data | Hitting Record Lows: What’s Driving the Rupee’s Fall?


Outflows from abroad and elevated oil prices are the two factors that accelerated the rupee’s decline

Outflows from abroad and elevated oil prices are the two factors that accelerated the rupee’s decline

On Monday, the Indian rupee fell to an all-time low of 77.36 against the US dollar. Outflows from abroad and elevated oil prices have accelerated the rupee’s decline. This coincided with foreign portfolio investors continuing to withdraw money from Indian equities and remaining net sellers over the past seven months. Additionally, since March, crude oil prices have hovered above $100 a barrel for most days following the Russian invasion of Ukraine. In this scenario, a weak rupee will further inflate the country’s import bill. India’s foreign exchange reserves have also been weakened due to central bank intervention in the spot market to support Indian unity.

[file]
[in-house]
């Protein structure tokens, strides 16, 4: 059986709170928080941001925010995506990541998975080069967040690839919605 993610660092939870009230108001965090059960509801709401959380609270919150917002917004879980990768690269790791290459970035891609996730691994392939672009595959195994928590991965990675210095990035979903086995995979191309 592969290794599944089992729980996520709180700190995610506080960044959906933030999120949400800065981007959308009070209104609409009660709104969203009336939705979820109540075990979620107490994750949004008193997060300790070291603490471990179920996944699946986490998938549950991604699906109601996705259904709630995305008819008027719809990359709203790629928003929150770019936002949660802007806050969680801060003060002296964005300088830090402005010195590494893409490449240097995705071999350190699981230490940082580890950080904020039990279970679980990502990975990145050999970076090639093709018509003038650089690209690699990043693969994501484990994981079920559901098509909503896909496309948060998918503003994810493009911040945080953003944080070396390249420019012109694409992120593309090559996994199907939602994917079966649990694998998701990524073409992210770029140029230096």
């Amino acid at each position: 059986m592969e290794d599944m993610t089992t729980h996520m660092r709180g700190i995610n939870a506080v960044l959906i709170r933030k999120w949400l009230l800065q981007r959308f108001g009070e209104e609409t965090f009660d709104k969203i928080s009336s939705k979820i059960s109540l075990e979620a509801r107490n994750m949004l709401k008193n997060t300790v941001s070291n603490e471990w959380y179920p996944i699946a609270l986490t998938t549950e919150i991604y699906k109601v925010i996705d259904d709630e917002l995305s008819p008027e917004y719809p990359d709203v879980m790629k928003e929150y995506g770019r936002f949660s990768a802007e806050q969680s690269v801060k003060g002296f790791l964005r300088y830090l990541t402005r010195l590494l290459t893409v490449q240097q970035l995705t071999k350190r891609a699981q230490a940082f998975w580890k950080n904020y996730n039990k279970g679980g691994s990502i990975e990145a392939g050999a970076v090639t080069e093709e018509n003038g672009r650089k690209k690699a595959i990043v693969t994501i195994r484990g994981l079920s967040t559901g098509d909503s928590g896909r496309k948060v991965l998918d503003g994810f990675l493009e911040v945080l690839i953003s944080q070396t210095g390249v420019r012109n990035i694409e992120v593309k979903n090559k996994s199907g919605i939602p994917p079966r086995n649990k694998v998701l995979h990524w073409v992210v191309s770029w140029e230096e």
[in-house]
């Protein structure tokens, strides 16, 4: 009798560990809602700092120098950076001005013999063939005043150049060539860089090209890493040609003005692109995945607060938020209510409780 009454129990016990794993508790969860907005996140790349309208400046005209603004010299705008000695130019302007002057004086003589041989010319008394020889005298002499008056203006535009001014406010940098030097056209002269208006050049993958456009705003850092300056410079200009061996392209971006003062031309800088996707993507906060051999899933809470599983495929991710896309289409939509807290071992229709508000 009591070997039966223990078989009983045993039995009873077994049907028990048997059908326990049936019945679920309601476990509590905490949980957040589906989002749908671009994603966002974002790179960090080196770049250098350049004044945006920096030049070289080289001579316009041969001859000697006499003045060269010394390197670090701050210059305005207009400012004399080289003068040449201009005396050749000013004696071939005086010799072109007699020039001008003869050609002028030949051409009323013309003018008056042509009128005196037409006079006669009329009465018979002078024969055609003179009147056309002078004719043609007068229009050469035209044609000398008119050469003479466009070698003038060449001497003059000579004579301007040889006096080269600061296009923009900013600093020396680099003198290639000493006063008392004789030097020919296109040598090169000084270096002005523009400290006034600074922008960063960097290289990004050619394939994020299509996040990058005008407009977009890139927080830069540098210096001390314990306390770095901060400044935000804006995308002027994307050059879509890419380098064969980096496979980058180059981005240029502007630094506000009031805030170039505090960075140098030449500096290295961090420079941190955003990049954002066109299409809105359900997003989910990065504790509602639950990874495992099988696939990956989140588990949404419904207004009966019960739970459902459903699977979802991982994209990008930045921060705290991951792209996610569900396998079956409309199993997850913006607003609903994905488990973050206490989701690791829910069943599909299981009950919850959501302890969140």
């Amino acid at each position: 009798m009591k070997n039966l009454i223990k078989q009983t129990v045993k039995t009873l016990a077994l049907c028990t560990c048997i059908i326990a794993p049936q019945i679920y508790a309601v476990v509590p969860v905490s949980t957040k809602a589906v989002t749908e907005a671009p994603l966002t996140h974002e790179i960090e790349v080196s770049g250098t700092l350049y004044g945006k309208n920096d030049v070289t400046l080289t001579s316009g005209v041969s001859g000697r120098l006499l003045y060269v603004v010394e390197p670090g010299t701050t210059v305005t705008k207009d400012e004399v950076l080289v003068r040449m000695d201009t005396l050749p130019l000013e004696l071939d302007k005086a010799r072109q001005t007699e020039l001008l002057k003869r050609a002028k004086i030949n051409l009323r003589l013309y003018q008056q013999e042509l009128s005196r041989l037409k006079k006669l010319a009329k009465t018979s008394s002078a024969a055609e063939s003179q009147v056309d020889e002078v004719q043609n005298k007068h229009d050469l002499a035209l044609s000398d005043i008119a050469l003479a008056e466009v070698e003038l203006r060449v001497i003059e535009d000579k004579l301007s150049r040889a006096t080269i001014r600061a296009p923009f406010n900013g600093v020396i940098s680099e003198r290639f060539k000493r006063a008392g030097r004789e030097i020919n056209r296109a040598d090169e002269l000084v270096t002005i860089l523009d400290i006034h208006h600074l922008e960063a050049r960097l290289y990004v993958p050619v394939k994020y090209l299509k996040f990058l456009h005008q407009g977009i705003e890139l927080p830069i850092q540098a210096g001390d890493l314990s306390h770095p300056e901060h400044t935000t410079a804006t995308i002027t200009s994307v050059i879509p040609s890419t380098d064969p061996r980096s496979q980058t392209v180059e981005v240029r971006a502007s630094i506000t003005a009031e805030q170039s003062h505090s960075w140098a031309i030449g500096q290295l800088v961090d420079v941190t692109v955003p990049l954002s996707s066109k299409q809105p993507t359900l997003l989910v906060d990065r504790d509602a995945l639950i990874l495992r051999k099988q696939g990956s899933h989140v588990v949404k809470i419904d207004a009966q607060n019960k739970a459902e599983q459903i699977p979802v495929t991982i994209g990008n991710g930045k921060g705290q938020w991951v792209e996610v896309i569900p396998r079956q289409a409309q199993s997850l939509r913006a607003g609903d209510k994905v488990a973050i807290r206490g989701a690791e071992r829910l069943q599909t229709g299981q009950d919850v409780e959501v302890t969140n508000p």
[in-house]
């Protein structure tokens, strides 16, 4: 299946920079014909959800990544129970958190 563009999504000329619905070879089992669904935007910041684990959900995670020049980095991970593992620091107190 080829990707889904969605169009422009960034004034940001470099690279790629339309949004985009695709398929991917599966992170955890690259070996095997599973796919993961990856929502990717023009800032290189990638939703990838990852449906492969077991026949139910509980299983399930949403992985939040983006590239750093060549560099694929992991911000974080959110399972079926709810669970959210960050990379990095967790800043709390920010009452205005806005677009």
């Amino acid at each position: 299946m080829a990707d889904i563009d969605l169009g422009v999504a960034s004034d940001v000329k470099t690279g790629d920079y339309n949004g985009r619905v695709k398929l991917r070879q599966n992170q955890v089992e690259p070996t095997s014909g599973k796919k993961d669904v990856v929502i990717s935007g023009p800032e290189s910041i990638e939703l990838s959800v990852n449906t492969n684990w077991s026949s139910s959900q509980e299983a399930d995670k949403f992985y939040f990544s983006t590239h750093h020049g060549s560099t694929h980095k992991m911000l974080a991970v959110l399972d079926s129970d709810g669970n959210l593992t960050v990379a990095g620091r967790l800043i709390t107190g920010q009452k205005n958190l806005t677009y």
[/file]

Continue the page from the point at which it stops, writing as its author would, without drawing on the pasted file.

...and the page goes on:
At its lowest point

The chart shows the exchange rate of the Indian rupee against the US dollar between January 2010 and May 2022. The value of the rupee hit an all-time low on May 9th. The rupee’s previous low was reached on March 7, 2022 when it touched 76.92.

Diagram appears incomplete? Click here to remove AMP mode

Intense sale

The rupee’s decline was compounded by an exodus of foreign portfolio investors from the stock market. Investors turned to intense selling as April marked the seventh consecutive month that foreign outflows were higher. So far in calendar year 2022, foreign investors have withdrawn $18.27 billion from the Indian stock market.

Rising crude oil prices

The chart shows the monthly value of India’s crude oil imports (in billion US dollars). Crude oil prices have skyrocketed due to the Russia-Ukraine crisis. If the rupee depreciates, it will increase India’s import bill and widen the trade deficit.

Denting forex reserves

Foreign exchange reserves fell below $600 billion in the week ended April 29. The decline is likely due to the Reserve Bank of India’s intervention in the FX market to halt the fall of the rupee by selling dollars. The chart shows India’s foreign exchange reserves (in billion US dollars) on a weekly basis from January 2021 to May 2022.


Also read: India’s vulnerability in the global economic turmoil

Leave a Reply

Your email address will not be published. Required fields are marked *